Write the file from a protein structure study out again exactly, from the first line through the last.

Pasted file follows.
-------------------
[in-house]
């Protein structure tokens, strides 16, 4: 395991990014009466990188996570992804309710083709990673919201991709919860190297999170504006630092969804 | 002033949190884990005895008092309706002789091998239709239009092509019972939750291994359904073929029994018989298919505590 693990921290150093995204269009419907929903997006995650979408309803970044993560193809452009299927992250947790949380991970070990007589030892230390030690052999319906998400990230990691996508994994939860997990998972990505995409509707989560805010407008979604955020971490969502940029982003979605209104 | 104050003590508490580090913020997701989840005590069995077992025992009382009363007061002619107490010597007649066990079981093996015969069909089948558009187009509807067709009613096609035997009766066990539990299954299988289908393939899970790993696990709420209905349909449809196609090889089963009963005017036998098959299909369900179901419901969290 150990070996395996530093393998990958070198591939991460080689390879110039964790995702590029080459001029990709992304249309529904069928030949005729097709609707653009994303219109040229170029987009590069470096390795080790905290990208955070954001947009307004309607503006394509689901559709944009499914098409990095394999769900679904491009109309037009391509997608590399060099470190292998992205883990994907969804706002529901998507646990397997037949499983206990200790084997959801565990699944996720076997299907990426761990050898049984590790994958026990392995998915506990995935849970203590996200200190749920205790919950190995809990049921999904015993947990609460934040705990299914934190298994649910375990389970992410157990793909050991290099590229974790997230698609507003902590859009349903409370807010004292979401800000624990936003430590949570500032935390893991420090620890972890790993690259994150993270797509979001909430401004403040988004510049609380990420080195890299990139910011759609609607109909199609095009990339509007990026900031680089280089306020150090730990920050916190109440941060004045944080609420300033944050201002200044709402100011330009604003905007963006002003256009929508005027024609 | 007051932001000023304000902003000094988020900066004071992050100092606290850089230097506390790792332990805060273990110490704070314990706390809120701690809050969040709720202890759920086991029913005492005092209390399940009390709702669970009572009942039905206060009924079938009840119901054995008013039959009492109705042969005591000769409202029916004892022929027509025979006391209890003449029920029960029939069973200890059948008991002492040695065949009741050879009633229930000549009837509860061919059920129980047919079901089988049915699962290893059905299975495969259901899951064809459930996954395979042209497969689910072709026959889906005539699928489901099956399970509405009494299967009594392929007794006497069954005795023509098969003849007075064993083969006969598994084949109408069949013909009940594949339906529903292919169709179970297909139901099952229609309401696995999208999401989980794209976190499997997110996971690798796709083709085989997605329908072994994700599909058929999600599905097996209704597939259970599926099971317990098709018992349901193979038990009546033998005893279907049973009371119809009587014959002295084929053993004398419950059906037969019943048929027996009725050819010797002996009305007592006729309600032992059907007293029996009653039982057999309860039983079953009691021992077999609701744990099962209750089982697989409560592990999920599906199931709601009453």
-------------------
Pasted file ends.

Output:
[in-house]
């Protein structure tokens, strides 16, 4: 395991990014009466990188996570992804309710083709990673919201991709919860190297999170504006630092969804 | 002033949190884990005895008092309706002789091998239709239009092509019972939750291994359904073929029994018989298919505590 693990921290150093995204269009419907929903997006995650979408309803970044993560193809452009299927992250947790949380991970070990007589030892230390030690052999319906998400990230990691996508994994939860997990998972990505995409509707989560805010407008979604955020971490969502940029982003979605209104 | 104050003590508490580090913020997701989840005590069995077992025992009382009363007061002619107490010597007649066990079981093996015969069909089948558009187009509807067709009613096609035997009766066990539990299954299988289908393939899970790993696990709420209905349909449809196609090889089963009963005017036998098959299909369900179901419901969290 150990070996395996530093393998990958070198591939991460080689390879110039964790995702590029080459001029990709992304249309529904069928030949005729097709609707653009994303219109040229170029987009590069470096390795080790905290990208955070954001947009307004309607503006394509689901559709944009499914098409990095394999769900679904491009109309037009391509997608590399060099470190292998992205883990994907969804706002529901998507646990397997037949499983206990200790084997959801565990699944996720076997299907990426761990050898049984590790994958026990392995998915506990995935849970203590996200200190749920205790919950190995809990049921999904015993947990609460934040705990299914934190298994649910375990389970992410157990793909050991290099590229974790997230698609507003902590859009349903409370807010004292979401800000624990936003430590949570500032935390893991420090620890972890790993690259994150993270797509979001909430401004403040988004510049609380990420080195890299990139910011759609609607109909199609095009990339509007990026900031680089280089306020150090730990920050916190109440941060004045944080609420300033944050201002200044709402100011330009604003905007963006002003256009929508005027024609 | 007051932001000023304000902003000094988020900066004071992050100092606290850089230097506390790792332990805060273990110490704070314990706390809120701690809050969040709720202890759920086991029913005492005092209390399940009390709702669970009572009942039905206060009924079938009840119901054995008013039959009492109705042969005591000769409202029916004892022929027509025979006391209890003449029920029960029939069973200890059948008991002492040695065949009741050879009633229930000549009837509860061919059920129980047919079901089988049915699962290893059905299975495969259901899951064809459930996954395979042209497969689910072709026959889906005539699928489901099956399970509405009494299967009594392929007794006497069954005795023509098969003849007075064993083969006969598994084949109408069949013909009940594949339906529903292919169709179970297909139901099952229609309401696995999208999401989980794209976190499997997110996971690798796709083709085989997605329908072994994700599909058929999600599905097996209704597939259970599926099971317990098709018992349901193979038990009546033998005893279907049973009371119809009587014959002295084929053993004398419950059906037969019943048929027996009725050819010797002996009305007592006729309600032992059907007293029996009653039982057999309860039983079953009691021992077999609701744990099962209750089982697989409560592990999920599906199931709601009453």